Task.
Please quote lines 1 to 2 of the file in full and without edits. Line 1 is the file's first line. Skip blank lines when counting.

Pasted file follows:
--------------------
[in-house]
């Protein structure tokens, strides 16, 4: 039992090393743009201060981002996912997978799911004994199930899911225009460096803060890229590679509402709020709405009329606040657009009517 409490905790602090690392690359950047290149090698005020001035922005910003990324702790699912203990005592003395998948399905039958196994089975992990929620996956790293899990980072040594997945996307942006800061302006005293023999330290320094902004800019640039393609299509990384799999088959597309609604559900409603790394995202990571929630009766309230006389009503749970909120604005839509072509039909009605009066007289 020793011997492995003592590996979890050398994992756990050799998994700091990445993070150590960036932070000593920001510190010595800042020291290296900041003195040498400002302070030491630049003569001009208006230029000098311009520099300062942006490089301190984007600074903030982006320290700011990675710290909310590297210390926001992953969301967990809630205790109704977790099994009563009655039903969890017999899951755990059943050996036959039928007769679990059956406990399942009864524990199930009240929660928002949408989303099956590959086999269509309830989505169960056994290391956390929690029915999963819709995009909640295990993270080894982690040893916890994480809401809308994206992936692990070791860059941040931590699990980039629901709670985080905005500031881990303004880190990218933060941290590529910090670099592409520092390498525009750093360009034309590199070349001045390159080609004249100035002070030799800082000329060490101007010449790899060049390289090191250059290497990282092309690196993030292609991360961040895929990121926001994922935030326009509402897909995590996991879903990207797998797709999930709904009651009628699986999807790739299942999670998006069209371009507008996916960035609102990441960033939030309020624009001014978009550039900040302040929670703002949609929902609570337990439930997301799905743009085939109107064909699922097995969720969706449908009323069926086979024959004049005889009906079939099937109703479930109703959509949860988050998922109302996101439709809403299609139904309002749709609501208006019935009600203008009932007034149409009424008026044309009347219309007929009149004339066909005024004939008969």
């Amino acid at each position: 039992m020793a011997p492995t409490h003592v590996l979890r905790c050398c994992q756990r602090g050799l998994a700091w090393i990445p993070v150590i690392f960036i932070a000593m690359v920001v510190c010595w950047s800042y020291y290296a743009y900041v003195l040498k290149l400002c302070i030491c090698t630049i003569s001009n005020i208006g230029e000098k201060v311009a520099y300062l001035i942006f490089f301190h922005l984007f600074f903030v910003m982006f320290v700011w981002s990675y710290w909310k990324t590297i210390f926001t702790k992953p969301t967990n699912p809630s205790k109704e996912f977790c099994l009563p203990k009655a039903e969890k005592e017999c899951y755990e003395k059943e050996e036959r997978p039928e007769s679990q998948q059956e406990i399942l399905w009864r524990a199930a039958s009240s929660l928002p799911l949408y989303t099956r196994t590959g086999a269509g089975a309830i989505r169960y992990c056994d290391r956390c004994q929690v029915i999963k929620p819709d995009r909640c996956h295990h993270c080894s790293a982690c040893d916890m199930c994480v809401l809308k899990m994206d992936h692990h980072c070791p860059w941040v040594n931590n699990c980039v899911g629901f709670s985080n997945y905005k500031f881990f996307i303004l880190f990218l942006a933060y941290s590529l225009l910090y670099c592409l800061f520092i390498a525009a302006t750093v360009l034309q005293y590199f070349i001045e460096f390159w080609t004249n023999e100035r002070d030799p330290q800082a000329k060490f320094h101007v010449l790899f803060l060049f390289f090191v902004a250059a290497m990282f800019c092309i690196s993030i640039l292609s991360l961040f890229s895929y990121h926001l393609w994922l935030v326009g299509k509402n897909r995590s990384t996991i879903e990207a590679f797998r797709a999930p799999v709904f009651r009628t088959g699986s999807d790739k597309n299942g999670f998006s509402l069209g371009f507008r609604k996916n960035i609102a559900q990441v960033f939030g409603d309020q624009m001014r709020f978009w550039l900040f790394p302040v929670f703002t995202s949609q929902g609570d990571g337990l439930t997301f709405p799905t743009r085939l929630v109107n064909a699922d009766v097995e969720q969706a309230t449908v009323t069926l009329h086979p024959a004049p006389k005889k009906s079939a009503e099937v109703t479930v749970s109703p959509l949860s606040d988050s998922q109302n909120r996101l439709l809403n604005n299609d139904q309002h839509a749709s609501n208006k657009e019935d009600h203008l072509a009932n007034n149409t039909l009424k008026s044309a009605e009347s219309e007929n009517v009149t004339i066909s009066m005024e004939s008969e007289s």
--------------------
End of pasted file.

[in-house]
């Protein structure tokens, strides 16, 4: 039992090393743009201060981002996912997978799911004994199930899911225009460096803060890229590679509402709020709405009329606040657009009517 409490905790602090690392690359950047290149090698005020001035922005910003990324702790699912203990005592003395998948399905039958196994089975992990929620996956790293899990980072040594997945996307942006800061302006005293023999330290320094902004800019640039393609299509990384799999088959597309609604559900409603790394995202990571929630009766309230006389009503749970909120604005839509072509039909009605009066007289 020793011997492995003592590996979890050398994992756990050799998994700091990445993070150590960036932070000593920001510190010595800042020291290296900041003195040498400002302070030491630049003569001009208006230029000098311009520099300062942006490089301190984007600074903030982006320290700011990675710290909310590297210390926001992953969301967990809630205790109704977790099994009563009655039903969890017999899951755990059943050996036959039928007769679990059956406990399942009864524990199930009240929660928002949408989303099956590959086999269509309830989505169960056994290391956390929690029915999963819709995009909640295990993270080894982690040893916890994480809401809308994206992936692990070791860059941040931590699990980039629901709670985080905005500031881990303004880190990218933060941290590529910090670099592409520092390498525009750093360009034309590199070349001045390159080609004249100035002070030799800082000329060490101007010449790899060049390289090191250059290497990282092309690196993030292609991360961040895929990121926001994922935030326009509402897909995590996991879903990207797998797709999930709904009651009628699986999807790739299942999670998006069209371009507008996916960035609102990441960033939030309020624009001014978009550039900040302040929670703002949609929902609570337990439930997301799905743009085939109107064909699922097995969720969706449908009323069926086979024959004049005889009906079939099937109703479930109703959509949860988050998922109302996101439709809403299609139904309002749709609501208006019935009600203008009932007034149409009424008026044309009347219309007929009149004339066909005024004939008969």